Which Risks Are The Riskiest?

From risky bonds to retirement woes, it's your job as an investor to weigh up the risky risks from the super-risky-risks  

Robert van den Oever 4 August, 2022 | 8:00AM
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Risk

Taking risks is an inevitable part of investing. But you can manage those risks by choosing categories of assets that have been proven to carry less risk, such as government bonds or defensive stocks.

For private investors who work with an adviser, you can make a profile that defines the amount of risk you are willing to take. There is also the option to make an investor profile to define the amount of risk you are willing to take.

If you are prepared to take relatively high risk as an investor, there are plenty of high-risk assets categories you can turn to – or avoid, if you consider it too much. Within both the bonds and stocks broad categories there are various options.

Riskiest Bonds

Bonds are considered less risky in general, but the higher-risk categories are in high-yield and emerging markets. The reward for the risk can be high in terms of yields, looking at the yields for these categories, but these reflect the higher chance of default. You cannot count on them.

It’s not only about the risk of a loss measured as percentage, but also the volatility of these returns. For example, a high-yield bond fund can be successful and bring good returns in a timeframe of some months, but a period of underperformance could follow. The next thing you know it’s down again.

Riskiest Stocks

In the case of stocks, the risk depends mainly on the industry sector. Growth stocks tend to be higher risk, as such companies have a high growth potential for revenue and profits. But the horizon of profitability may be a distant one if they are still loss-making.

Technology is known for its risk, but one specific industry stands out: biotechnology.

Investing in biotechnology companies almost always means a long shot; they try to develop a drug or treatment with high potential to become market leader, generating high margins in a niche where there is not much competition. If successful, the reward can be huge, but the risk of failure is also huge.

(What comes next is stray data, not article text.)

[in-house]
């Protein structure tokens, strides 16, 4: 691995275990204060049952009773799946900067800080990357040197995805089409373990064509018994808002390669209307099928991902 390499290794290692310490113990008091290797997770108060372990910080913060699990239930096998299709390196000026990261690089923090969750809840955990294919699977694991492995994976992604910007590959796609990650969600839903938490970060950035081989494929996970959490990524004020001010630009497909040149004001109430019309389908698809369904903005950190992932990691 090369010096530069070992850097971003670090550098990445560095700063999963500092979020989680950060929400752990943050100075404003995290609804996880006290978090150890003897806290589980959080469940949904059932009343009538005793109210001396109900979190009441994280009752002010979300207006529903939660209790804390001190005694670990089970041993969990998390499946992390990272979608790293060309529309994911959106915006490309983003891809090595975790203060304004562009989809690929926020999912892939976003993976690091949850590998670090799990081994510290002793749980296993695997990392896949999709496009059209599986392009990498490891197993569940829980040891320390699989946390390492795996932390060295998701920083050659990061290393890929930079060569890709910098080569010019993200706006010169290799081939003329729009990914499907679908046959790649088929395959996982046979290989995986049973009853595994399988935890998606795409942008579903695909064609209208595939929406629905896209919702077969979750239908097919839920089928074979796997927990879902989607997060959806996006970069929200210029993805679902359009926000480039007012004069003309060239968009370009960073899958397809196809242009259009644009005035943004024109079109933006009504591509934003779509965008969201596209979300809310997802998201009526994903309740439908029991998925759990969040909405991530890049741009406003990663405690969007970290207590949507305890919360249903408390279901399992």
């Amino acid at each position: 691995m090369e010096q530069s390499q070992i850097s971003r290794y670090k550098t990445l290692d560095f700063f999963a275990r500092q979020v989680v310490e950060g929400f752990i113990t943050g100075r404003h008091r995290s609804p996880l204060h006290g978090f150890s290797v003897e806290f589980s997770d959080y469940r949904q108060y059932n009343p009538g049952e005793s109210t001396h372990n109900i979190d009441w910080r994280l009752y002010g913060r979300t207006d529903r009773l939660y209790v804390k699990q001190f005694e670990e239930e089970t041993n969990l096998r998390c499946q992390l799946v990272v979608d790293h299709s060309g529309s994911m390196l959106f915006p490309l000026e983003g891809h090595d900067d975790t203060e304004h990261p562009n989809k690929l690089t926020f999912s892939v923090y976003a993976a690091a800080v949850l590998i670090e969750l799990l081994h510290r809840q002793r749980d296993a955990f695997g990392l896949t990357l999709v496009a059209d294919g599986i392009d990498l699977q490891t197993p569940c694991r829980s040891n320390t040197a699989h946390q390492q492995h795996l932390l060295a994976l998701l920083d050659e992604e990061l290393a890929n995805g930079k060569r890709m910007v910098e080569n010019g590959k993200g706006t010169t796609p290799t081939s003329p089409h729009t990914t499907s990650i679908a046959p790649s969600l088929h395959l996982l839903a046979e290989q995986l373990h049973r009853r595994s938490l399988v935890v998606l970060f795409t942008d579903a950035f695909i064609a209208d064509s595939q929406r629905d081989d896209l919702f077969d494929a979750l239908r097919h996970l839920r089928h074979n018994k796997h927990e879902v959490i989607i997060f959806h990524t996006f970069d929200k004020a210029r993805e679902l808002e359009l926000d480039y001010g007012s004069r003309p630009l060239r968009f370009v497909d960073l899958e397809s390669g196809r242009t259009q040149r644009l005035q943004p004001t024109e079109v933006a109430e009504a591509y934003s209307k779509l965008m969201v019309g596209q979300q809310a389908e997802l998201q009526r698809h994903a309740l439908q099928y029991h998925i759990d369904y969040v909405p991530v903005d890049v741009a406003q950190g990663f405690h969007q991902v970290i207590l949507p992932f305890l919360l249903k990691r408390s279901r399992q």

There are dedicated funds that cover this industry and they aim to select the most promising companies that could grow into leading players with a unique product that could bring them lasting competitive advantage, or a Wide Economic Moat, in Morningstar’s terms.

An example of a successful fund is Candriam Biotechnology, which is managed by a very skilled and experienced manager who knows all ins and outs of the biotechnology industry. The fund has a Morningstar Analyst Rating of Silver for its "clean" R share class. 

Your Biggest Potential Loss

Another way of thinking about risks is not the type of the investment, but the amount you are putting at risk. From this viewpoint, buying a house could be the biggest risk you take as a private investor. If the world economy and the housing market go down and your house is at some point worth less than you paid for it, you might end up with a mortgage you cannot pay off with the proceeds of your house sale. You then have to refinance that remaining debt, and take a new mortgage for a new house.

Maybe you can finance that all in one deal, but either way you are stuck with a high debt and high monthly costs for quite a long time. In such this case, buying a house is not building value, but deepening debt. And that may be a bigger risk than losing some invested money in stocks or bonds during a financial market downturn.

Milestones in Life

Risk can also correlate to life stages. As Morningstar always advocates, look at the longer term and don’t sell in bad times if you don’t need to. But sometimes you may have to, depending on what happens in your life. Be prepared for that.

Apart from the risk of losing money, there is also the risk of not gaining money. Retirement is a milestone, so you may have to obtain extra income after your salary stops, and if your pension falls short.

If you don’t start early enough with investing for additional retirement income, you may end up with insufficient income in your older years. That is a risk that does not feel as like one now, but may become a reality over time.

The information contained within is for educational and informational purposes ONLY. It is not intended nor should it be considered an invitation or inducement to buy or sell a security or securities noted within nor should it be viewed as a communication intended to persuade or incite you to buy or sell security or securities noted within. Any commentary provided is the opinion of the author and should not be considered a personalised recommendation. The information contained within should not be a person's sole basis for making an investment decision. Please contact your financial professional before making an investment decision.

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About Author

Robert van den Oever  is Research Editor of Morningstar Benelux